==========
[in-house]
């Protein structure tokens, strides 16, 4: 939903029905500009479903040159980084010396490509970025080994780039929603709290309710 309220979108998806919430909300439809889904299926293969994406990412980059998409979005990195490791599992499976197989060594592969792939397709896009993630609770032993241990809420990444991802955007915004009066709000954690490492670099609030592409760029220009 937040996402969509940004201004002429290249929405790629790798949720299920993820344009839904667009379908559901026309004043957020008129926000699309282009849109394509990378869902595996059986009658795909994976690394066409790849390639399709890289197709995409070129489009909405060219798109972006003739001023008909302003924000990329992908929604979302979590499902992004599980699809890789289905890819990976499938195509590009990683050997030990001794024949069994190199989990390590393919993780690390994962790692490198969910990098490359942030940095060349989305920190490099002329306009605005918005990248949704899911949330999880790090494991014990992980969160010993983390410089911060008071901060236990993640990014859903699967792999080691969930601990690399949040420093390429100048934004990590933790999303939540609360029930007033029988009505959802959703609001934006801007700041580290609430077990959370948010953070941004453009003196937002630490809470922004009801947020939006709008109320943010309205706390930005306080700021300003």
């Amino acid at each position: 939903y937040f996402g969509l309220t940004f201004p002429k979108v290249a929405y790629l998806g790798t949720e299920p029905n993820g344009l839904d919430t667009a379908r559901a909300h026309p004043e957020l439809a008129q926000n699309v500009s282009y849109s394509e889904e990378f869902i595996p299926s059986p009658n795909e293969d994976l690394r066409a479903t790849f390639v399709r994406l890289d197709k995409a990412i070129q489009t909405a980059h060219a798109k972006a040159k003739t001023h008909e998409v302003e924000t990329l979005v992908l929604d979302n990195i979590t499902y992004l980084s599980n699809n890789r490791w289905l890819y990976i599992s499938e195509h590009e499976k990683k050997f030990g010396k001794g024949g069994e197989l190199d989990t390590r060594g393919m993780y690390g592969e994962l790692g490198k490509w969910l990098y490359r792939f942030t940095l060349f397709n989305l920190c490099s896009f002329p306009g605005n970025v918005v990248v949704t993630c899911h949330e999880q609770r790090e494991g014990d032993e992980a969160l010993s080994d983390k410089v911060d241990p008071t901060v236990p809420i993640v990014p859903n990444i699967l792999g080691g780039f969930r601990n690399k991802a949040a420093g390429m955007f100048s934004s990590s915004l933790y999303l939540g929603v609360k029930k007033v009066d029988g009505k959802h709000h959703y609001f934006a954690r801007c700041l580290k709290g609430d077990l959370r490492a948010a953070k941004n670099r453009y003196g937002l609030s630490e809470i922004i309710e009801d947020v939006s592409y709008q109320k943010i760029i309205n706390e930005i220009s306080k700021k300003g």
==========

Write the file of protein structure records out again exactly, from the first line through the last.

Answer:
[in-house]
């Protein structure tokens, strides 16, 4: 939903029905500009479903040159980084010396490509970025080994780039929603709290309710 309220979108998806919430909300439809889904299926293969994406990412980059998409979005990195490791599992499976197989060594592969792939397709896009993630609770032993241990809420990444991802955007915004009066709000954690490492670099609030592409760029220009 937040996402969509940004201004002429290249929405790629790798949720299920993820344009839904667009379908559901026309004043957020008129926000699309282009849109394509990378869902595996059986009658795909994976690394066409790849390639399709890289197709995409070129489009909405060219798109972006003739001023008909302003924000990329992908929604979302979590499902992004599980699809890789289905890819990976499938195509590009990683050997030990001794024949069994190199989990390590393919993780690390994962790692490198969910990098490359942030940095060349989305920190490099002329306009605005918005990248949704899911949330999880790090494991014990992980969160010993983390410089911060008071901060236990993640990014859903699967792999080691969930601990690399949040420093390429100048934004990590933790999303939540609360029930007033029988009505959802959703609001934006801007700041580290609430077990959370948010953070941004453009003196937002630490809470922004009801947020939006709008109320943010309205706390930005306080700021300003």
């Amino acid at each position: 939903y937040f996402g969509l309220t940004f201004p002429k979108v290249a929405y790629l998806g790798t949720e299920p029905n993820g344009l839904d919430t667009a379908r559901a909300h026309p004043e957020l439809a008129q926000n699309v500009s282009y849109s394509e889904e990378f869902i595996p299926s059986p009658n795909e293969d994976l690394r066409a479903t790849f390639v399709r994406l890289d197709k995409a990412i070129q489009t909405a980059h060219a798109k972006a040159k003739t001023h008909e998409v302003e924000t990329l979005v992908l929604d979302n990195i979590t499902y992004l980084s599980n699809n890789r490791w289905l890819y990976i599992s499938e195509h590009e499976k990683k050997f030990g010396k001794g024949g069994e197989l190199d989990t390590r060594g393919m993780y690390g592969e994962l790692g490198k490509w969910l990098y490359r792939f942030t940095l060349f397709n989305l920190c490099s896009f002329p306009g605005n970025v918005v990248v949704t993630c899911h949330e999880q609770r790090e494991g014990d032993e992980a969160l010993s080994d983390k410089v911060d241990p008071t901060v236990p809420i993640v990014p859903n990444i699967l792999g080691g780039f969930r601990n690399k991802a949040a420093g390429m955007f100048s934004s990590s915004l933790y999303l939540g929603v609360k029930k007033v009066d029988g009505k959802h709000h959703y609001f934006a954690r801007c700041l580290k709290g609430d077990l959370r490492a948010a953070k941004n670099r453009y003196g937002l609030s630490e809470i922004i309710e009801d947020v939006s592409y709008q109320k943010i760029i309205n706390e930005i220009s306080k700021k300003g």